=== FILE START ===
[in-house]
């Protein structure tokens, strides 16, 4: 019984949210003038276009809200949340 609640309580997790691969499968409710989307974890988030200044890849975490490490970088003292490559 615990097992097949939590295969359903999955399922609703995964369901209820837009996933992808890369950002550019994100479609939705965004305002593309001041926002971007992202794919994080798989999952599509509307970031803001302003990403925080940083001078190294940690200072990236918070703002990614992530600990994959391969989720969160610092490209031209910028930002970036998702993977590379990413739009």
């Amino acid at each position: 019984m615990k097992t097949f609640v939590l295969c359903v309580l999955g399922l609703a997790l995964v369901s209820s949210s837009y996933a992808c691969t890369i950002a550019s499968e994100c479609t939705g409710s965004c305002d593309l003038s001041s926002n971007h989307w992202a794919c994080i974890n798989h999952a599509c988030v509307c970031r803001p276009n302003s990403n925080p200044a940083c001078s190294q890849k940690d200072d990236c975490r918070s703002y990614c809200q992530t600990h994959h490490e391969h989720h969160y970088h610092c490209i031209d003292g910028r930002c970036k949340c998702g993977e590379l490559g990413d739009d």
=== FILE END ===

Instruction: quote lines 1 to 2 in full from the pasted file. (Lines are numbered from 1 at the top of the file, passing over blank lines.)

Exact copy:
[in-house]
């Protein structure tokens, strides 16, 4: 019984949210003038276009809200949340 609640309580997790691969499968409710989307974890988030200044890849975490490490970088003292490559 615990097992097949939590295969359903999955399922609703995964369901209820837009996933992808890369950002550019994100479609939705965004305002593309001041926002971007992202794919994080798989999952599509509307970031803001302003990403925080940083001078190294940690200072990236918070703002990614992530600990994959391969989720969160610092490209031209910028930002970036998702993977590379990413739009």